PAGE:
[Review on the influence of paternal involvement in childcare on mothers, children, and fathers].
[Nippon kōshū eisei zasshi] Japanese journal of public health, March 2022
加藤 承彦, 越智 真奈美, 可知 悠子, 須藤 茉衣子, 大塚 美耶子, 竹原 健二
Objectives Recently, paternal involvement in childcare has been gaining public attention in Japan. However, studies on the influences of active paternal involvement remain scarce. This study aimed to review the findings on the influence of paternal involvement in childcare on mothers, children, and fathers themselves from studies conducted in Japan and published mainly after 2010. Additionally, we examined methodological issues that need to be addressed when researchers conduct studies on paternal involvement in the future.Methods We reviewed 26 journal articles (22 in Japanese and 4 in English) from four databases: "Igaku Chuo Zasshi Web (Japana Centra Revuo Medicina History and Activities)," JSTPlus, JMEDPlus, and PubMed with conditions such as studies conducted in Japan, families with young children, and questionnaire-based quantitative studies. We described respondents (mothers, fathers, or both) and assessed paternal involvement in childcare, outcomes, and findings.Results We reviewed studies on paternal involvement in childcare published in Japanese after 2010 and English after 2000 and observed two trends across the studies. The first was that if mothers acknowledge active paternal involvement in childcare, mothers' parenting stress seemed to be lower, and they seemed to be happier. Moreover, for children's health and development, active paternal involvement seemed to be associated with positive results, such as prevention of unintentional injuries and obesity. However, in the second trend, we observed that active paternal involvement, assessed by the fathers themselves, were often not associated with lower parenting stress among mothers. We also could not observe a consistent trend on the findings related to the influences on fathers, due to the limited number of studies. We observed that assessment of paternal involvement in childcare was inconsistent across studies included in this review.Conclusion With more social pressure for fathers to be actively involved in childcare, public interest for the influence would be heightened. For future studies, better ways of assessing the quantity and content of paternal involvement in childcare need to be discussed.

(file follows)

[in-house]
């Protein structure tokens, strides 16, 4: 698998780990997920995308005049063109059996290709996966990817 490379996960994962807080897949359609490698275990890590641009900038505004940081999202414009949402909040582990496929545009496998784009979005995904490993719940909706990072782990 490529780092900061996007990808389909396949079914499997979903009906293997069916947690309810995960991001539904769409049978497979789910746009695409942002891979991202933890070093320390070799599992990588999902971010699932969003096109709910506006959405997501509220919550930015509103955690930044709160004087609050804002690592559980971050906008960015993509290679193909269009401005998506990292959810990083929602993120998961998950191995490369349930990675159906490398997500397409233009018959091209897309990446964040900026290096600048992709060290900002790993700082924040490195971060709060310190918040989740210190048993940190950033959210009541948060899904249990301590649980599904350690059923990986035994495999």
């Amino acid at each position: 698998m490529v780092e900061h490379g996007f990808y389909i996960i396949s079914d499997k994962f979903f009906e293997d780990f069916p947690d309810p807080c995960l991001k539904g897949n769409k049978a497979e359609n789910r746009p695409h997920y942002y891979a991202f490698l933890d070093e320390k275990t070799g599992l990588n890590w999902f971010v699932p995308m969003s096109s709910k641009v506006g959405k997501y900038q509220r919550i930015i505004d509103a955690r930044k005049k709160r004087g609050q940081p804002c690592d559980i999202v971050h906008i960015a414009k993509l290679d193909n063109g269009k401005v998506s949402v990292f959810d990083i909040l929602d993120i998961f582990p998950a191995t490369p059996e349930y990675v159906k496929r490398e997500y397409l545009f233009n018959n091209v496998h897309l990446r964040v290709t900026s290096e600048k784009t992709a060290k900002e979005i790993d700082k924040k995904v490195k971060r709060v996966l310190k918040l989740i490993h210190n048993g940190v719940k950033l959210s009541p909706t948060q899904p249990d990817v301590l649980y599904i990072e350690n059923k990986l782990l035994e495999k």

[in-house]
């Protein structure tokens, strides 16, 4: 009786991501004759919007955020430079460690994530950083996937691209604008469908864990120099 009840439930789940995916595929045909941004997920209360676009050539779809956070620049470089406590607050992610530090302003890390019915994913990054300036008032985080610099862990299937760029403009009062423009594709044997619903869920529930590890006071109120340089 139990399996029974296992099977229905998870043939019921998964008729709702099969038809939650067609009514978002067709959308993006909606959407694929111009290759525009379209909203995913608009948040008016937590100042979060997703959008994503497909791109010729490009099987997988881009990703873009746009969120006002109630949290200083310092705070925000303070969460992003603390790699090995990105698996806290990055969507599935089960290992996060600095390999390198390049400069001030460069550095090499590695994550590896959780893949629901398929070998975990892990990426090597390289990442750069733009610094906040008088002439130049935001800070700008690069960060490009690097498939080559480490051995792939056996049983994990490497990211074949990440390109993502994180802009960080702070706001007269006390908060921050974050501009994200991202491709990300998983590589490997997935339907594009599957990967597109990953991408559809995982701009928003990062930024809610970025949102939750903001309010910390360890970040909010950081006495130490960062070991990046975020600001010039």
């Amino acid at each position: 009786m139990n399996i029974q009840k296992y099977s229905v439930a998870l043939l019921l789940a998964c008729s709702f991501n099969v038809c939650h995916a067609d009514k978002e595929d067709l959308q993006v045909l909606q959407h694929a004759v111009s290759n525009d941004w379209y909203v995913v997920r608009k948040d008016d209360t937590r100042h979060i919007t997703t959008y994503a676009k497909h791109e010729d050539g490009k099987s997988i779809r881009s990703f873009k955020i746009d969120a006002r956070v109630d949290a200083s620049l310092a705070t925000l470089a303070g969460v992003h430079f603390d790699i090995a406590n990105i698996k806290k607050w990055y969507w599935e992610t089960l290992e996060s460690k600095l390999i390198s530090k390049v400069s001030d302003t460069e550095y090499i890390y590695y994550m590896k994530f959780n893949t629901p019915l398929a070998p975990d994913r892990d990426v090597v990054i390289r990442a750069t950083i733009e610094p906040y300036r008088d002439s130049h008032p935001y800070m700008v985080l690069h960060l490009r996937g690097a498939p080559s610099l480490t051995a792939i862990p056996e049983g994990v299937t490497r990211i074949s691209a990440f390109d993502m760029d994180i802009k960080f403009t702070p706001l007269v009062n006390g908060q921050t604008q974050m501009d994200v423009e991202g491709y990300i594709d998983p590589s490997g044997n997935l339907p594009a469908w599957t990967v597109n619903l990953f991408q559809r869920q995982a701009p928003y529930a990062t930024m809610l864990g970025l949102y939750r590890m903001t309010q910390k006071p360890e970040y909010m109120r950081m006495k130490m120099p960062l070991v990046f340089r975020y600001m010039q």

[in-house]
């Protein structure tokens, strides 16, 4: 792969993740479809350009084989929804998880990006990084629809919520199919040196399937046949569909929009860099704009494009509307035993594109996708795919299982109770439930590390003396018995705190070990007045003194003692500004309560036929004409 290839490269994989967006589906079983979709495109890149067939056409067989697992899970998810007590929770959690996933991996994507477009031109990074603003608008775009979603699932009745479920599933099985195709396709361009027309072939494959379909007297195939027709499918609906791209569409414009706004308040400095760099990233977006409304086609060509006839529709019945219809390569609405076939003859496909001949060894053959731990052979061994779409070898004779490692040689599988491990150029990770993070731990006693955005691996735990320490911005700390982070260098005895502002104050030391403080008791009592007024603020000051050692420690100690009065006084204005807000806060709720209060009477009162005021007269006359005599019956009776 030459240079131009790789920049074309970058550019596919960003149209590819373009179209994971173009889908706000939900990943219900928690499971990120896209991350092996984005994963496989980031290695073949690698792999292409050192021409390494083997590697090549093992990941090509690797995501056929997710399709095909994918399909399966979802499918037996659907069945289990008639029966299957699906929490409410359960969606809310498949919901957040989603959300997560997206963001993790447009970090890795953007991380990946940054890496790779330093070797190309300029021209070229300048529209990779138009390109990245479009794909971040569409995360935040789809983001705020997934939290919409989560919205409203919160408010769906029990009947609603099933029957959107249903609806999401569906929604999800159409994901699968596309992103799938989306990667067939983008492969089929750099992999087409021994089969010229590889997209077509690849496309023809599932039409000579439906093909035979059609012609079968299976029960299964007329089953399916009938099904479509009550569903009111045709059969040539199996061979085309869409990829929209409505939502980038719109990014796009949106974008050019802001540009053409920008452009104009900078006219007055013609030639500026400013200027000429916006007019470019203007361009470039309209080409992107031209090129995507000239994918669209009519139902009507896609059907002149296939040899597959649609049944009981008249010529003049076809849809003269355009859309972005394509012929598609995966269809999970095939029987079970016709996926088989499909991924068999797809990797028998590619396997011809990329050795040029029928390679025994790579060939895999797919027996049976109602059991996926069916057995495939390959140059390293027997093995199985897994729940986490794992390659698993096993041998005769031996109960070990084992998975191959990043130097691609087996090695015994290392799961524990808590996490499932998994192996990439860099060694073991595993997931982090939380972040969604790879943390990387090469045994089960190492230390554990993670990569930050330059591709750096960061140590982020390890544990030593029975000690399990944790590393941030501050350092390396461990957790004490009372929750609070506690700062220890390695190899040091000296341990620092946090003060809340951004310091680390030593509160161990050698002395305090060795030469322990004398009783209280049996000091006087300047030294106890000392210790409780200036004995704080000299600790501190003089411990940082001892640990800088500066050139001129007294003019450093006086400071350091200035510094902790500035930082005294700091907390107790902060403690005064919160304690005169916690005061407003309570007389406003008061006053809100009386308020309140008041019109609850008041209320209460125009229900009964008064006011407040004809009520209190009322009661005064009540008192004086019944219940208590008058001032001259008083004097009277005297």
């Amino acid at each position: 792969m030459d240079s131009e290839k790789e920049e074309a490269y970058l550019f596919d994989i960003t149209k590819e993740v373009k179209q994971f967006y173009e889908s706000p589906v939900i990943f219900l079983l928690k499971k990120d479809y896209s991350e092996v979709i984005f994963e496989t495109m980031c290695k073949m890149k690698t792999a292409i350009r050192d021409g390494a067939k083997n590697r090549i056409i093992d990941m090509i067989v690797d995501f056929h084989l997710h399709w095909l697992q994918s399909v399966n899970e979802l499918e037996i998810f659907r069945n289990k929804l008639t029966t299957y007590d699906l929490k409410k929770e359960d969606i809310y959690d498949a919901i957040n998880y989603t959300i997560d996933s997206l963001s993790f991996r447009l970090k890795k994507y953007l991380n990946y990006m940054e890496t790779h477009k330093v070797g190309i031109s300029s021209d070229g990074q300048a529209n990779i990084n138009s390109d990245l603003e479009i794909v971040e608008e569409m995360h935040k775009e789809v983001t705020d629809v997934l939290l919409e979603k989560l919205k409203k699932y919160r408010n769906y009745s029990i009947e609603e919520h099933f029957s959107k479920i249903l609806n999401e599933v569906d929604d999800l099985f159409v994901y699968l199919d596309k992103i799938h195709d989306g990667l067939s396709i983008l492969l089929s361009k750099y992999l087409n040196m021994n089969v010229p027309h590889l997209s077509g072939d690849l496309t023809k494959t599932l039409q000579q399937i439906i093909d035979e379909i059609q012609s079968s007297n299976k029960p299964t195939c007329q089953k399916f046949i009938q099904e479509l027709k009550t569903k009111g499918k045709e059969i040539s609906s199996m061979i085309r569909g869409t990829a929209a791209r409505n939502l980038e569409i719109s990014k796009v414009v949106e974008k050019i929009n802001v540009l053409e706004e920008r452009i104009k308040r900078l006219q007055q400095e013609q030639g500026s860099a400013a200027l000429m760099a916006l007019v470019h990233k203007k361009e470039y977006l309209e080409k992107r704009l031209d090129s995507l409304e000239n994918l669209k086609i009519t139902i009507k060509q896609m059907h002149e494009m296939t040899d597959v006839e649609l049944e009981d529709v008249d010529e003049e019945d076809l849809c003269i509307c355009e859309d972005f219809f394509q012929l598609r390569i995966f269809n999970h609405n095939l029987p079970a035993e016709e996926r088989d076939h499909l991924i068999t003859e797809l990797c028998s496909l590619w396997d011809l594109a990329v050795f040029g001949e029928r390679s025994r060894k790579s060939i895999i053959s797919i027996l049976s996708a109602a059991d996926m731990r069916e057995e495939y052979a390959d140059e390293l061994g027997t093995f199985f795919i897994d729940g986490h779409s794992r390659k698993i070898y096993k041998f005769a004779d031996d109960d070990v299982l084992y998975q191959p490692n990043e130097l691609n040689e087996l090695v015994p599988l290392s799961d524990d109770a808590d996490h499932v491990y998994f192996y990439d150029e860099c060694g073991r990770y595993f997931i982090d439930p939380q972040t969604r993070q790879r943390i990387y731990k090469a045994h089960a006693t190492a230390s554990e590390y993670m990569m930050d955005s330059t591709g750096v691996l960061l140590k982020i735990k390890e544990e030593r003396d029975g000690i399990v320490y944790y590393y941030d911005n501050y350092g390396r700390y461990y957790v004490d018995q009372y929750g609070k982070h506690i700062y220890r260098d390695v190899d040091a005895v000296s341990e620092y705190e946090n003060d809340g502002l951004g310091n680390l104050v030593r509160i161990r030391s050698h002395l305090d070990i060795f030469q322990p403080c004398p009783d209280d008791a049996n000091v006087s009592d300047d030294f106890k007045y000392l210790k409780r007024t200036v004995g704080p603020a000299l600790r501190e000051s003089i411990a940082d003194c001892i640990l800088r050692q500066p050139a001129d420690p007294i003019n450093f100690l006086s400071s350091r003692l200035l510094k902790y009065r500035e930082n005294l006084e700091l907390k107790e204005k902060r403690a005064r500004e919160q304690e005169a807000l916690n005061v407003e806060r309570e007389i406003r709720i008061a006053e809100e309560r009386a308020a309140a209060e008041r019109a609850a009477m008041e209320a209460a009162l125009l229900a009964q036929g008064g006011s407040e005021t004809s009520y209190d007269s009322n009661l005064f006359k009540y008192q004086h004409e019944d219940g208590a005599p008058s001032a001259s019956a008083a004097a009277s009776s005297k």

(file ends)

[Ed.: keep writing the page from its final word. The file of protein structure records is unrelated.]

|Members of the public||3||75%|
|Practitioners (doctors, other healthcare professionals)||1||25%|